Wednesday, September 5, 2012

Letter/Number Reversal Activity! Update

I have a student that has major difficulties with letter and number reversals.  I am talking MAJOR here!  The student sees the mirror image of most numbers and consistently with the numerals in the teens and those mirror images (21, 31, 41, etc).  She has also difficulty with the most common letter reversals of b, d, p, and q.

I sought advice from a math interventionist to see if she had an prior experience with this level of difficulty with number reversals.  She had not, but she did lead me to Good Sensory Learning by Dr. Erica Warren.  The books Reversing Reversals and Reversing Reversals 2 have helped to address the issues my students have with reversing letters, numbers, and text.  I have recommended this book to my fellow special ed. teachers and occupational therapists, because I have seen the success with it.  Links are connected to the pictures below to help you find these amazingly helpful books.

The books offer activities that help a child visually process what they are seeing on paper and allows their brain to practice the cognitive skills they need to learn to read.  

My experience with using the activities in this book has led to my students having fewer b/d reversals and their tracking of text has improved.  Students I use these activities with are tracking from left to right to read.  They use these skills when they come to words they do not know to break down the word from left to right, instead of starting at the last sound (which is common for a few of my friends) and segmenting the phonemes to read the word correctly.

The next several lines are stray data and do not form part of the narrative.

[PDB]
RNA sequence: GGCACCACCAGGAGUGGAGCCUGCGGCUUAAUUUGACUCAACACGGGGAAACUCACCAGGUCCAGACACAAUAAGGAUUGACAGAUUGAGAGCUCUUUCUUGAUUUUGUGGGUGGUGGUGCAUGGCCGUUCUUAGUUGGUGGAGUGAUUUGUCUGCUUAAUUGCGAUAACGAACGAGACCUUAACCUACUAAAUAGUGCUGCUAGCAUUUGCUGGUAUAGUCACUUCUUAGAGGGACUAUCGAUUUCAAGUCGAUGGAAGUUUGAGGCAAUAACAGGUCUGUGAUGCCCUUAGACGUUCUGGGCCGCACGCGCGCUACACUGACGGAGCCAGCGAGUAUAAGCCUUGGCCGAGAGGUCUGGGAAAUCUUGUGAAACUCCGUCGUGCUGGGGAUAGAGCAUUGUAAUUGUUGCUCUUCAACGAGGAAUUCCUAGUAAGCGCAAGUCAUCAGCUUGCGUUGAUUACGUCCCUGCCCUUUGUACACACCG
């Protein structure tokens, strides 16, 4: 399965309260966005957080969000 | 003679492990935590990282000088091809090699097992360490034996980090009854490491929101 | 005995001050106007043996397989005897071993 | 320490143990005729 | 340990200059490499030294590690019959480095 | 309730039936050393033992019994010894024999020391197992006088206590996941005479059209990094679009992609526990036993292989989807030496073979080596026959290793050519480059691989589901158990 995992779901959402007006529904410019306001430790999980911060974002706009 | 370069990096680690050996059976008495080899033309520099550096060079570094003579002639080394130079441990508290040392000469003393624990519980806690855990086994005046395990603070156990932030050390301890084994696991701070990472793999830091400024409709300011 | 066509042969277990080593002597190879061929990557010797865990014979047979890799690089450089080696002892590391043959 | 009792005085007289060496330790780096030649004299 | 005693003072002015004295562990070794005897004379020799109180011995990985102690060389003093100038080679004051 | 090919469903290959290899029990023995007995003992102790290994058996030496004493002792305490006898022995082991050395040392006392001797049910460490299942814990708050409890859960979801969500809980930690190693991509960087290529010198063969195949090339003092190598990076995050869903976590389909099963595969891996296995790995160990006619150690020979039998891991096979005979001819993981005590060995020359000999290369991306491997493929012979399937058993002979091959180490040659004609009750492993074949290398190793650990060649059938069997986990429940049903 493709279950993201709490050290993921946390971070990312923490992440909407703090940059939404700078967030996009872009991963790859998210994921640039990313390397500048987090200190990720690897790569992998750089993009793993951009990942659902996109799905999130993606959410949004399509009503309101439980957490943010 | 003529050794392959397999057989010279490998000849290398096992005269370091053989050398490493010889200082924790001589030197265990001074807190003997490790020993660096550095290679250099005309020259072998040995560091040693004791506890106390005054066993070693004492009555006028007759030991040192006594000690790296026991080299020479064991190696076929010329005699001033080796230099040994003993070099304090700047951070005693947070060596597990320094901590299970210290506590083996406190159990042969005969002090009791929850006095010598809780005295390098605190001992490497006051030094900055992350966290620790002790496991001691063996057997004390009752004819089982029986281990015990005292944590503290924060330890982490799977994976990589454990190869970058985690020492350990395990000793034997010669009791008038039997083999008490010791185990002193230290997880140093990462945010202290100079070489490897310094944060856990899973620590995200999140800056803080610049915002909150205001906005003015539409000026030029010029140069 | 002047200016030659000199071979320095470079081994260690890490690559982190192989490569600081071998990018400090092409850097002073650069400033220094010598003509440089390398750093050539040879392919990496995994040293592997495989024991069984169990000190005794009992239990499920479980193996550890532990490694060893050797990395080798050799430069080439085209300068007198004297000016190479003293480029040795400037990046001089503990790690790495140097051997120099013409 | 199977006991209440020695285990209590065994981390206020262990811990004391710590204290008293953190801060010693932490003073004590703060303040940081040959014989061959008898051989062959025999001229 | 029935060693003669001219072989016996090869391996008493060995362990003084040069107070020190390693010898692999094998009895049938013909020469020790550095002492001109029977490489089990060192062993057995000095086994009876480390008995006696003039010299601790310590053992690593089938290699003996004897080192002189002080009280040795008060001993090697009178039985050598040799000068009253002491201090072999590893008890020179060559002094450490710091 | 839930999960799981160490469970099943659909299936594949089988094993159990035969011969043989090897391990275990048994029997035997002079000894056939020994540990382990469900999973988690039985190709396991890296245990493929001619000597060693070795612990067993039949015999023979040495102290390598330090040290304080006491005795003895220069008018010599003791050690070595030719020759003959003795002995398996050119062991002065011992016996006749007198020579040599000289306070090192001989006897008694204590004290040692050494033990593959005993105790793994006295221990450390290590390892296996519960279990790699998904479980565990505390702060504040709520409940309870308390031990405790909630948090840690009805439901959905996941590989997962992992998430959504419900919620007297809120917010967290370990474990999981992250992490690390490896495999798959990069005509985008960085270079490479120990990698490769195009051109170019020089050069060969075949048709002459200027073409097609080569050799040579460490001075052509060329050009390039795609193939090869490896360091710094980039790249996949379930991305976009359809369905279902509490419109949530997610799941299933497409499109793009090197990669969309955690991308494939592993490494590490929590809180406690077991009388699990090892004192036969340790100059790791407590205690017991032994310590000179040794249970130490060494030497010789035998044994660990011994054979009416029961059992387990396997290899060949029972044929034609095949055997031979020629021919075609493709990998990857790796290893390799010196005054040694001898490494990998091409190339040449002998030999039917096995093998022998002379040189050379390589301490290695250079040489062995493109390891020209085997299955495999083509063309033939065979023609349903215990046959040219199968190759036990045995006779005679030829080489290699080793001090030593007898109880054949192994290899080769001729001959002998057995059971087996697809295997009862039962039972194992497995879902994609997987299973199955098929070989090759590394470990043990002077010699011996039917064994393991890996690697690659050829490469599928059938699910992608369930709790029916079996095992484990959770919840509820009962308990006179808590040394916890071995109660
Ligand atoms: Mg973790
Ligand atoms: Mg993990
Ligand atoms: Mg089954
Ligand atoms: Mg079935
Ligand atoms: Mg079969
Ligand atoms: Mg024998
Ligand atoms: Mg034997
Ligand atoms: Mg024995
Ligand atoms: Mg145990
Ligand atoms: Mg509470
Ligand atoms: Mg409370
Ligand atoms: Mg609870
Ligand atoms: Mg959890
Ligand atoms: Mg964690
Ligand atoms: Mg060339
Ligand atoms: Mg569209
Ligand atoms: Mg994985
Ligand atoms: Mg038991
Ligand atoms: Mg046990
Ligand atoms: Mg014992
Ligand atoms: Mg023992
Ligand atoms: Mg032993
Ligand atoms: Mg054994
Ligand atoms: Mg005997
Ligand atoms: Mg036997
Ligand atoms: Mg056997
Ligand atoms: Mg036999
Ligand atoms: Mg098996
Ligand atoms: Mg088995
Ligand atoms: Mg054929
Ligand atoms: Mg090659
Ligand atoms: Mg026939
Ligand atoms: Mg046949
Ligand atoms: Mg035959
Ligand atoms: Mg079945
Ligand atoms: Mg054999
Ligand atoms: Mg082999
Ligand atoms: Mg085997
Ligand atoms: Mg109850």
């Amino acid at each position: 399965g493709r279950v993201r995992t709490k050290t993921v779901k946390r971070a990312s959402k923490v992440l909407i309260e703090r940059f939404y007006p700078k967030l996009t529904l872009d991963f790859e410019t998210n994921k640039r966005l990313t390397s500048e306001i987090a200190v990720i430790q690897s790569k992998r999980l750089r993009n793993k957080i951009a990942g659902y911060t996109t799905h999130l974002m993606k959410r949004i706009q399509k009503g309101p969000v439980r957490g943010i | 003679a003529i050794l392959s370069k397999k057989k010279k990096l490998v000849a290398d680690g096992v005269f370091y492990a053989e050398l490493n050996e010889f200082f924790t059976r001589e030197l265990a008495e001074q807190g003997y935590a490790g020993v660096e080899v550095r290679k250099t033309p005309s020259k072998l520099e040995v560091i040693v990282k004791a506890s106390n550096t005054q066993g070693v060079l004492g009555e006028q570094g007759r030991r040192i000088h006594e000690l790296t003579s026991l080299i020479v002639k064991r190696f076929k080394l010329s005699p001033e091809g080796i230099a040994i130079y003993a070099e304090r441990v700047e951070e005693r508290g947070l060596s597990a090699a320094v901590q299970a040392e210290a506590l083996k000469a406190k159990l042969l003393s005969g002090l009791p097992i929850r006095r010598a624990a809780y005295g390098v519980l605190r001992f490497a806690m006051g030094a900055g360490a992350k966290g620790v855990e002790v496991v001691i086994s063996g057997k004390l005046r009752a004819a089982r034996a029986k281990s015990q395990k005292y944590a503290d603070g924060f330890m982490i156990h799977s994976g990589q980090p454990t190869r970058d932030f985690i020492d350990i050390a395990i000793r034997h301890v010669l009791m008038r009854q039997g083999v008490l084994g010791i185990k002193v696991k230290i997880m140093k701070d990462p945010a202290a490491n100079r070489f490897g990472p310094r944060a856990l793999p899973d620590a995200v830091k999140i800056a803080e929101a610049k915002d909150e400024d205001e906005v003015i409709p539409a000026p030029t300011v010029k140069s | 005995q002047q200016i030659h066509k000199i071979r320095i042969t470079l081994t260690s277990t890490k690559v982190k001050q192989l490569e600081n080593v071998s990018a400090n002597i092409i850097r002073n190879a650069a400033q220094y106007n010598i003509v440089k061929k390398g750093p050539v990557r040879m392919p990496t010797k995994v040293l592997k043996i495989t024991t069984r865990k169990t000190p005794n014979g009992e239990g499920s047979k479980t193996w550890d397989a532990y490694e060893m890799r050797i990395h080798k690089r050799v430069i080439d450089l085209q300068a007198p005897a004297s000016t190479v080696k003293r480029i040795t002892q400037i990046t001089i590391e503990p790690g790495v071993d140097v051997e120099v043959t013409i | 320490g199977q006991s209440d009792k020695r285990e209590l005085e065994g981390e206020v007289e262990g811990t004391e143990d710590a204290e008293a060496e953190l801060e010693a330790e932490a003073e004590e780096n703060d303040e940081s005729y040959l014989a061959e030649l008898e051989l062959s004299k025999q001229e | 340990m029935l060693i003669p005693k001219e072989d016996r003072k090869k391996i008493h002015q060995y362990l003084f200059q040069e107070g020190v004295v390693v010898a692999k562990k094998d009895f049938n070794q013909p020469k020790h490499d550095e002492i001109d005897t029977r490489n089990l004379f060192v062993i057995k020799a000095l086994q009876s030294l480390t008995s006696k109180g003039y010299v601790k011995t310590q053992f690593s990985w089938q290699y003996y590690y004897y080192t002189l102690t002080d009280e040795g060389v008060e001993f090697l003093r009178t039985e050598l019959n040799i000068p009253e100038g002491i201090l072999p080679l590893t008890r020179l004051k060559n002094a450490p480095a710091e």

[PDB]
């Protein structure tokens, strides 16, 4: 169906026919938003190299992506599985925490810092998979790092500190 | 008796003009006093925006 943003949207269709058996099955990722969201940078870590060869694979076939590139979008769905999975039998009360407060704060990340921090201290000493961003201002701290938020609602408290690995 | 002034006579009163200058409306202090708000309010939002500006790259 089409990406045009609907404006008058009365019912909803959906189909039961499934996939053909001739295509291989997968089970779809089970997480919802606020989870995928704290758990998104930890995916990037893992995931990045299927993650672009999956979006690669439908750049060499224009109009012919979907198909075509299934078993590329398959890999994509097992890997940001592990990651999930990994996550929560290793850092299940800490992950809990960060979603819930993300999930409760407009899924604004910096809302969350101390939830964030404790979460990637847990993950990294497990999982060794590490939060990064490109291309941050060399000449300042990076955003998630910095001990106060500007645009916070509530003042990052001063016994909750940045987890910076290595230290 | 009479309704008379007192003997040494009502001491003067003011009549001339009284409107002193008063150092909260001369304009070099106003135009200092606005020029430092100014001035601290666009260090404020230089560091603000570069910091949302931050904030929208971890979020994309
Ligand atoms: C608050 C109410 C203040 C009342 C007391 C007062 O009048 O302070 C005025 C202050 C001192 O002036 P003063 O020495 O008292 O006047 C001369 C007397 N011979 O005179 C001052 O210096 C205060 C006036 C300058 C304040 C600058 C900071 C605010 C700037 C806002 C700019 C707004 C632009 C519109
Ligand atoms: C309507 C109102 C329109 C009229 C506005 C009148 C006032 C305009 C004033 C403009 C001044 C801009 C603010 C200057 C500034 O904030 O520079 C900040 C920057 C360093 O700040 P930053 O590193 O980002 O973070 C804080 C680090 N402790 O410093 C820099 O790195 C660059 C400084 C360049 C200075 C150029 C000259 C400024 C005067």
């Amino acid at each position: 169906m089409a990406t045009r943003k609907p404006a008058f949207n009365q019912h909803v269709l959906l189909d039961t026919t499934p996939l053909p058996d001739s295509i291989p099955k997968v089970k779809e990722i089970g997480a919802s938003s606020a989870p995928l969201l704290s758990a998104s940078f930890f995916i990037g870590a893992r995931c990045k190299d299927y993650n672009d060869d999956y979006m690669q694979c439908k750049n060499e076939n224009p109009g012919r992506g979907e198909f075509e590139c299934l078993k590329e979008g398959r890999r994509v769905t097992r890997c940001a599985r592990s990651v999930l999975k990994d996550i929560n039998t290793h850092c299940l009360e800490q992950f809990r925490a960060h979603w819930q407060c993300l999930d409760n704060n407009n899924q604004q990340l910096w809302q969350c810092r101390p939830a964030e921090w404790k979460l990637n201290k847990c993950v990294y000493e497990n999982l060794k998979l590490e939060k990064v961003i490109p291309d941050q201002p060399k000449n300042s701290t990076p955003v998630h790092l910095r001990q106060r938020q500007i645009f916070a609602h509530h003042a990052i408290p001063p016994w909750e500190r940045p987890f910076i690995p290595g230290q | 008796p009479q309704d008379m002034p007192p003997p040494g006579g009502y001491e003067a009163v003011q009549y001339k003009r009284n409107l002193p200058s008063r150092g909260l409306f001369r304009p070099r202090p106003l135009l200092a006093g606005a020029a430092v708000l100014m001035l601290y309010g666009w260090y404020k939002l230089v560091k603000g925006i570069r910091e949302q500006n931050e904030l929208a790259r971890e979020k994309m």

I have used the books several times now, but at the time of this lesson, I needed something to work for today.  My student had expressed to me that she always sees the one first in the numbers I mentioned above (12, 21, 17, 71, and so on).  My idea (I'm sure this is not original, but it did work on the fly :) ) was to highlight the one in the number so she can see the placement of it compared to the other digit.  To my delight...this worked!!!

On numeral cards, I had my student highlight (with highlighter tape) the ones in the numerals.  The student then read the number aloud to me.  She read the numbers correctly 100% of the time this time (as compared to 50% the first time-without tape).  Secondly, I spread the cards out across the table and gave her a sticky frog.  This is where the fun starts!!!  I would call a number and she would fling the sticky frog and aim for the card I was calling out.  We had a lot of fun and most importantly, out of the 10 trials, she correctly identified 80% of the numbers.  She consistently had difficulty with 18 and 81.  I call this success!!! Not tooting my own horn here (well, maybe a little),  but I LOVE when something so simple works!  Check out our pics below!

Highlighting the number one!

And again...

Time for sticky frog action!

So fun!

 What do you do to help this issue???  I would love to hear your ideas.



  1. I totally could have used this last year!! I had a girl who has super duper dyslexia and she would have loved this activity!! I'll have save it for next time!

    The Lower Elementary Cottage


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